If you like the sound of this, you might be pleased to know that this is the first book of a series. 3/5

Review : Little Bird Lands by Karen McCombie

Middle-grade review on Little Bird Lands by Karen McCombie

Little Bird Lands (Little Bird, #2)Goodreads Blurb

Little Bird has landed in America, far from her home in Scotland and far from the danger that stalked her family. But the new world holds new perils, and soon she’s on the run again. From the teeming streets of New York to the prairies of the west, Little Bird holds tight to secrets and dreams of freedom. Then, on her journey, she comes face-to-face with an unwelcome ghost from the past…

My Thoughts after Reading

This middle-grade book is the second book in the story. However it can stand alone. I have not read the first book, which I understand is about our main character’s life in Scotland.

In this book, our protagonist and her father have arrived in America and settle in a copper mining community. They meet lots of new people, including a nasty shopkeeper, an independent lady doctor and a reliable Native American.

Set at the end of the civil war, this book gives a good flavour of immigrant life in America. I was whisked away to the time. I could picture the activities they did, their outlook in life and even the details of what they ate and wore.

This is a book with diverse and inclusive characters. The ending was heart-warming, concluding the story from the first book. A good read. 4/5

Review : I Lived on Butterfly Hill by Marjorie Agosin

Middle-grade review on I Lived on Butterfly Hill by Marjorie Agosín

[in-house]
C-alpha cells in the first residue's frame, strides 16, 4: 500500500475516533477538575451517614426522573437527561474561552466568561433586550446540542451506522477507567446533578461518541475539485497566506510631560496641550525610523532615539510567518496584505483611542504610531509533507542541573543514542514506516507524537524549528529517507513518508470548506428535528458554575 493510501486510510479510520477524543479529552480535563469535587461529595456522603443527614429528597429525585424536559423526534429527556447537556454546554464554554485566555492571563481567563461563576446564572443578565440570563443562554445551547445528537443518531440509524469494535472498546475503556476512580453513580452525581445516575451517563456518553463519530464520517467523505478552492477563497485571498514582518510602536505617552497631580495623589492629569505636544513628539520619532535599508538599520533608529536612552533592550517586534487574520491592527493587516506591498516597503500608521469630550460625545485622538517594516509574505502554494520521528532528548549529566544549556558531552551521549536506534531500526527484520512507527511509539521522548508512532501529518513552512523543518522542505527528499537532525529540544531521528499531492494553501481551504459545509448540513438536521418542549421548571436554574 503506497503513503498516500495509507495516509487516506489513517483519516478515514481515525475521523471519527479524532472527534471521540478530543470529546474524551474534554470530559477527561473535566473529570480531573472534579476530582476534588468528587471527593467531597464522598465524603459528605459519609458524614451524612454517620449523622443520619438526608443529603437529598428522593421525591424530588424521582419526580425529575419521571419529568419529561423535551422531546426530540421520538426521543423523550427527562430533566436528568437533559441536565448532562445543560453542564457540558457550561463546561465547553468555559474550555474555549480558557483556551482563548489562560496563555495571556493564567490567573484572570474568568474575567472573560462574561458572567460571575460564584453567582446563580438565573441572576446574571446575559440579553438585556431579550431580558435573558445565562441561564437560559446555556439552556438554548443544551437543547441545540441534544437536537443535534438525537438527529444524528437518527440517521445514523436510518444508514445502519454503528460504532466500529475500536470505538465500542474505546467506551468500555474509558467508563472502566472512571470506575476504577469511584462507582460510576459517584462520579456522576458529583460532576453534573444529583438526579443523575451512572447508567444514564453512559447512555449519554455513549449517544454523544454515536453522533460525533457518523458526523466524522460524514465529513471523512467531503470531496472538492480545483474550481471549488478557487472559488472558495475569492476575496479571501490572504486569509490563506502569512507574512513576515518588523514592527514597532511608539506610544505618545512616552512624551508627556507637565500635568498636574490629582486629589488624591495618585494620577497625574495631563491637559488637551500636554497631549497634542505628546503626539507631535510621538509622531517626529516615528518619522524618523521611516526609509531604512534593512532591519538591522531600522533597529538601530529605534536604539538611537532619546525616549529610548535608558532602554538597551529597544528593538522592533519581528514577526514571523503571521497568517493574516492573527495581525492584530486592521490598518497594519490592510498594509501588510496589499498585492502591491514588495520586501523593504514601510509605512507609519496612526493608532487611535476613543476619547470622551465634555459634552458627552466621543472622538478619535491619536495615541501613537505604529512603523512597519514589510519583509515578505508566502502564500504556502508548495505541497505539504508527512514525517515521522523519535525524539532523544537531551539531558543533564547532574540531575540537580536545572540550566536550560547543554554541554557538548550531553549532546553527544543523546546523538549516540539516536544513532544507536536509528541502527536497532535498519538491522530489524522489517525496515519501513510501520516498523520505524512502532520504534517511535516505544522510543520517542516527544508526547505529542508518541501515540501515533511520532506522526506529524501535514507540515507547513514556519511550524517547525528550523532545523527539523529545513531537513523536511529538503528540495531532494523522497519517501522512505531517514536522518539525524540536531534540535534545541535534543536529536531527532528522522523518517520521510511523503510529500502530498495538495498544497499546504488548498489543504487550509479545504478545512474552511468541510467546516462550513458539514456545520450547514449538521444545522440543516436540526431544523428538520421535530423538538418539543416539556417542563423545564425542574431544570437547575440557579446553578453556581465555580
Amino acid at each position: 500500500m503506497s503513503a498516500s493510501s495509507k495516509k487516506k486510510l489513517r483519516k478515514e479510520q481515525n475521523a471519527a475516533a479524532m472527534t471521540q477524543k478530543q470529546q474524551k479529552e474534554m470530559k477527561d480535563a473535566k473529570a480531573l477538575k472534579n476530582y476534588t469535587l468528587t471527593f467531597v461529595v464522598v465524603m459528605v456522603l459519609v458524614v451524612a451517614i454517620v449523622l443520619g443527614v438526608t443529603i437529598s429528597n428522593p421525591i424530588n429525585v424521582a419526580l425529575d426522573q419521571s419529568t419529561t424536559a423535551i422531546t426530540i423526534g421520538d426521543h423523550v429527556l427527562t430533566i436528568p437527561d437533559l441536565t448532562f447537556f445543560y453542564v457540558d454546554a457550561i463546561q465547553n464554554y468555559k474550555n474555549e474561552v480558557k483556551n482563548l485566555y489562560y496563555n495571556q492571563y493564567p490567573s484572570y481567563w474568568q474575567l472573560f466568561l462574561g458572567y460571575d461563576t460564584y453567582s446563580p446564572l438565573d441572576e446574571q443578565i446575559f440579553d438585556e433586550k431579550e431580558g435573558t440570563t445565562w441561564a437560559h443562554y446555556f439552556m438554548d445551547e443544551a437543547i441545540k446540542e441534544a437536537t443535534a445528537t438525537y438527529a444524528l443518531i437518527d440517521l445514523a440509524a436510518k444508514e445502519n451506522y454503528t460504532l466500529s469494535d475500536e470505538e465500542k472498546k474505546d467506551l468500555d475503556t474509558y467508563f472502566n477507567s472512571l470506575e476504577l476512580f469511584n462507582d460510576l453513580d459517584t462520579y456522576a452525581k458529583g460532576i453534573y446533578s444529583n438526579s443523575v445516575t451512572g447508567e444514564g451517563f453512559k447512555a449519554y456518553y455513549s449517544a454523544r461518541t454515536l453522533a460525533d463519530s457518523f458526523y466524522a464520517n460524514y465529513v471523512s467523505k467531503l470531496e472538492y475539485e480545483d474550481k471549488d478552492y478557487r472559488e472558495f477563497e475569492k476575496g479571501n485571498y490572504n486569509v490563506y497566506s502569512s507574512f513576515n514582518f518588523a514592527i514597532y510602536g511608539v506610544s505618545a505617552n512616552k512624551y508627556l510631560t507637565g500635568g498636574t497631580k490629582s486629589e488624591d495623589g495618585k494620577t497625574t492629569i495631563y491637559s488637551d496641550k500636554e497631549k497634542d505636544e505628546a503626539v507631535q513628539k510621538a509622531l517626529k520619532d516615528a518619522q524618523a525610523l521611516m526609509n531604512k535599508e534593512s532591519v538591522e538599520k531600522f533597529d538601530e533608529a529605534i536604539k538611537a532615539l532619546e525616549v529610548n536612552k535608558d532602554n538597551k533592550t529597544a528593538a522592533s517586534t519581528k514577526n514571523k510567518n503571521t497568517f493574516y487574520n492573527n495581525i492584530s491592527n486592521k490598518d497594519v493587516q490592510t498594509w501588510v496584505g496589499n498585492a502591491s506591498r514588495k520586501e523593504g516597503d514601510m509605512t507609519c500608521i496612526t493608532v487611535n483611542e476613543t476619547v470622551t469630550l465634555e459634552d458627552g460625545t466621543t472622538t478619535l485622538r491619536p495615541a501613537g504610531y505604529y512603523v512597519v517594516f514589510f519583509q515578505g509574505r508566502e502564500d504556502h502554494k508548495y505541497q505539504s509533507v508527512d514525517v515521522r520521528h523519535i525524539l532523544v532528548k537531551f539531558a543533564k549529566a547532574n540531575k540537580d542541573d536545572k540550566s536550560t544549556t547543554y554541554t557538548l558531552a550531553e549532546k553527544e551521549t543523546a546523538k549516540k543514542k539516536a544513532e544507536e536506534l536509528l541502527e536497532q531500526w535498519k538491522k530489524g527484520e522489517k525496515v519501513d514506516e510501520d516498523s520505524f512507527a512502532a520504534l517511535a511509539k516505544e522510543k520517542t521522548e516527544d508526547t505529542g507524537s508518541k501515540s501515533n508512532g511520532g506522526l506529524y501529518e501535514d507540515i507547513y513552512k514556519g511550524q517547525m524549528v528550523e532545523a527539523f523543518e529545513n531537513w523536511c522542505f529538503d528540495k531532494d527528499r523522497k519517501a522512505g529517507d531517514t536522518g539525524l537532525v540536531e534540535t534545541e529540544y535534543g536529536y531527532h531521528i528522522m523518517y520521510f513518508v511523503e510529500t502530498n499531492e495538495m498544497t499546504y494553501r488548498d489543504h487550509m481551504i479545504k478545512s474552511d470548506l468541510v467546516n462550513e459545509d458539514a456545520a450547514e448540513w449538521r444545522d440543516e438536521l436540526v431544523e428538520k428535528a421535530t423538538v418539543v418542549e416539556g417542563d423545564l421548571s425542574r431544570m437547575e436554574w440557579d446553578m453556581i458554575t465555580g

I Lived on Butterfly Hill

Goodreads Blurb

An eleven-year-old’s world is upended by political turmoil in this “lyrically ambitious tale of exile and reunification” (Kirkus Reviews) from an award-winning poet, based on true events in Chile.

Celeste Marconi is a dreamer. She lives peacefully among friends and neighbors and family in the idyllic town of Valparaiso, Chile—until one day when warships are spotted in the harbor and schoolmates start disappearing from class without a word. Celeste doesn’t quite know what is happening, but one thing is clear: no one is safe, not anymore.

The country has been taken over by a government that declares artists, protestors, and anyone who helps the needy to be considered “subversive” and dangerous to Chile’s future. So Celeste’s parents—her educated, generous, kind parents—must go into hiding before they, too, “disappear.” Before they do, however, they send Celeste to America to protect her.

As Celeste adapts to her new life in Maine, she never stops dreaming of Chile. But even after democracy is restored to her home country, questions remain: Will her parents reemerge from hiding? Will she ever be truly safe again?